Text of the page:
It was 80 degrees, the seas were calm and glassy, and a nice leftover south swell was gently rolling in. It was the kickoff to a three-day holiday weekend. But the vibe was bittersweet because a homie wasn't there to share it with his friends and loved ones.
The crowd at Venice Pier on Saturday instead celebrated the life of skateboarder and surfer Jay Adams through testimonials and a memorial paddle-out. Adams died of a heart attack August 14. He was 53. The Venice legend, part of a skateboarding team made famous by the 2001 documentary Dogtown and Z-Boys, was on a surfing vacation in Mexico when he passed. At his paddle-out, so many people gathered that police seemed caught off-guard. Three cruisers from LAPD zipped to the pier to keep an eye on the leathery, tatted-up surfers crowding the beach in a cloud of marijuana smoke.
Friends, some of whom came from as far away as Hawaii and Puerto Escondido, Mexico, said Adams had never been happier than in his last days, catching big Pacific waves with friends Solo Scott and Allen Sarlo, local surfing legends. Famous friends in the crowd or giving testimonials included Jeff Ho, Christian Hosoi, Shane Borland, Max Perlich, Dave Duncan, Steve Olson, Brian Cullen, Eric Tuma Britton and Cesario “Block” Montano.
His grown son, Seven, said: “I'm happy he's in a good place … but I miss him.”
Though Adams had a rough life, including stints in prison for drug-related crime, one speaker said he died “a Christian, sober man in love.”
Pastor and friend Sumo Sato said that in the end, “Jay made his path straight. He was right with God.”
Adams had moved to San Clemente, purchased a Toyota truck with which to chase waves and dedicated much of his time to Christianity, friends said. The one-time hell-raiser with tattoos on his face had become a missionary man.
Still, he didn't hold back when he hit the waves. Adams, his friends said, would only be happy when the surf was, as he put it, “triple firing!” And friends said that was the case during his last session in Mexico. “He got a triple barrel!” Sarlo said.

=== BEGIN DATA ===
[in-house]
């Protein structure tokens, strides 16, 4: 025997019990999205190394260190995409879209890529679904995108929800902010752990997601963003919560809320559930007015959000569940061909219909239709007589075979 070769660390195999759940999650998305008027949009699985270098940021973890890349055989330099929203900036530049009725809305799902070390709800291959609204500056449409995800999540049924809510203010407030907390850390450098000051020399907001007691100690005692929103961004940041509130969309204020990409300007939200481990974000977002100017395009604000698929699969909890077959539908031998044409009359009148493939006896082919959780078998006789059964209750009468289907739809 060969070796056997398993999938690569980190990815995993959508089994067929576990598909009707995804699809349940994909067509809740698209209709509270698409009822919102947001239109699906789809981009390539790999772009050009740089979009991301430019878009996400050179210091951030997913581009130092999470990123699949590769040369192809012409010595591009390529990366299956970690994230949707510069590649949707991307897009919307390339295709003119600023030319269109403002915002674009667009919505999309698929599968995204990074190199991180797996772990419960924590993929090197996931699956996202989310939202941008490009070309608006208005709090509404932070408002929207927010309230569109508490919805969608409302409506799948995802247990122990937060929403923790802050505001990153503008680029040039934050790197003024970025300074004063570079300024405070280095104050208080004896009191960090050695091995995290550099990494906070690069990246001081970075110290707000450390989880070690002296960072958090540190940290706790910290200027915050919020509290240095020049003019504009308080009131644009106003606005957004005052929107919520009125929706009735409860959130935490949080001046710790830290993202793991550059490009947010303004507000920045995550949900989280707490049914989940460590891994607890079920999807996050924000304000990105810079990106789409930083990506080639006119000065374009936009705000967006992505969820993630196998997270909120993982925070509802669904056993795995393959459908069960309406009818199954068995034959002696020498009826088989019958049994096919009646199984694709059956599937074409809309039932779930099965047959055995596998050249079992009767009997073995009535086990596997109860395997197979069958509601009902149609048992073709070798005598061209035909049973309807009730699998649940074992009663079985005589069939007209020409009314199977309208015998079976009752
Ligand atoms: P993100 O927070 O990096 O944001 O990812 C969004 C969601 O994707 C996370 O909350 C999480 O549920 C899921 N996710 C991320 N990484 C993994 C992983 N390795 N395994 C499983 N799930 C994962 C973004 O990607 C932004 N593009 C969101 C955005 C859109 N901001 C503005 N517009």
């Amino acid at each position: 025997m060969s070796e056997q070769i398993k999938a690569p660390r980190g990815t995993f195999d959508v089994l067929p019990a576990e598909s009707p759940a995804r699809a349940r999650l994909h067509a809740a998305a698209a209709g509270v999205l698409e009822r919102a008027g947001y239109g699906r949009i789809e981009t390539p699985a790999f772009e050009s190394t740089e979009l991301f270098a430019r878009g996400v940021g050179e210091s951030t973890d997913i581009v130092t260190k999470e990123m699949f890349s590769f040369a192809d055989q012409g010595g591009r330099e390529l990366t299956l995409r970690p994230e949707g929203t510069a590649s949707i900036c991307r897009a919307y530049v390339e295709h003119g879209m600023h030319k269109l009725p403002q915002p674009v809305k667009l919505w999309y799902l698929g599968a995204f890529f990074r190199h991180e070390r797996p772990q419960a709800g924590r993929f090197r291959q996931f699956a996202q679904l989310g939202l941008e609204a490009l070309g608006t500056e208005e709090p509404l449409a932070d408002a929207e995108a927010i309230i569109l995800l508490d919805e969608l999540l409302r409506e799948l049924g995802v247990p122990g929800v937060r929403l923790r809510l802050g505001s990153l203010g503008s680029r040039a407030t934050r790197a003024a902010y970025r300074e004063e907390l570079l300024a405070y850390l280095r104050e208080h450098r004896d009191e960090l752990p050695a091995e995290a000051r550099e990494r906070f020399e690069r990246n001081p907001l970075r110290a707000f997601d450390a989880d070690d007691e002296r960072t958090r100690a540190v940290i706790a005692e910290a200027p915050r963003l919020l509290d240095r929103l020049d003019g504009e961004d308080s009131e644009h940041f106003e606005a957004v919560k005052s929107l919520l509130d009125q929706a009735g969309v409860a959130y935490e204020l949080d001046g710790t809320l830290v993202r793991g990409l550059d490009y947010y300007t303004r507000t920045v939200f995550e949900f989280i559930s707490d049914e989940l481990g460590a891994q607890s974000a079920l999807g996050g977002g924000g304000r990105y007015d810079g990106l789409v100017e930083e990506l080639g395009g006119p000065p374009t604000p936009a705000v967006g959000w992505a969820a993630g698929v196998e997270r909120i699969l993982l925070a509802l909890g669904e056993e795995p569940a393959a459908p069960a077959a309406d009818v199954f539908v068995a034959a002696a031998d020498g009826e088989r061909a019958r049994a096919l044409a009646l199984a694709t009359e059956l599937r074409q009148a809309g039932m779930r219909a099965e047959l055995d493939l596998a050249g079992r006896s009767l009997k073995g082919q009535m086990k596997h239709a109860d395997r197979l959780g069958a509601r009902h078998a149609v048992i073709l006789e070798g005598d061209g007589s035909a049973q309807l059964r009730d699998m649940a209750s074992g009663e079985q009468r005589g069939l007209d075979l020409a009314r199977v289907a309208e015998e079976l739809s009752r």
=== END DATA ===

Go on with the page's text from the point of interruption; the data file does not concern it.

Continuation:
Josh “Bagel” Klassman said he grew up across the street from Adams and that, from the time he was a boy, he wanted to surf and skate like Adams and “emulate” his punk-rock, go-for-it attitude. But watching Adams' last years, he said, “Now I want to emulate him being happy.”
Added Solo Scott, “He was next to the love of his life. He surfed, he was sober, and he was next to loved ones.”
Allen Sarlo was choked up when he said that Adams had invited him to come down to Mexico to “celebrate that we're still here.”
Most of the speakers lamented that it was the second memorial paddle-out for a member of the famed Zephyr skate team in a month. Shogo Kubo died in June in Hawaii, found unresponsive in the water by surfers at a surf spot known as Seconds.
Like others, skate star Christian Hosoi referred to Adams as “Jay Boy.” He said the two had planned to travel and take Jesus' word to the surfing world. They wanted to “change people's lives,” he said.
The paddle-out, scheduled for 9 a.m., didn't happen until after 10 a.m., or “skater time,” as one speaker put it. Dozens of surfers, some of whom admittedly hadn't been in the water in decades, headed out almost to the end of the pier. They formed a dense circle and placed a board covered in flowers in the middle.
In an official nod to Adams, an L.A. County Lifeguard boat sprayed water on the surfers as they splashed and spread flowers into the Pacific.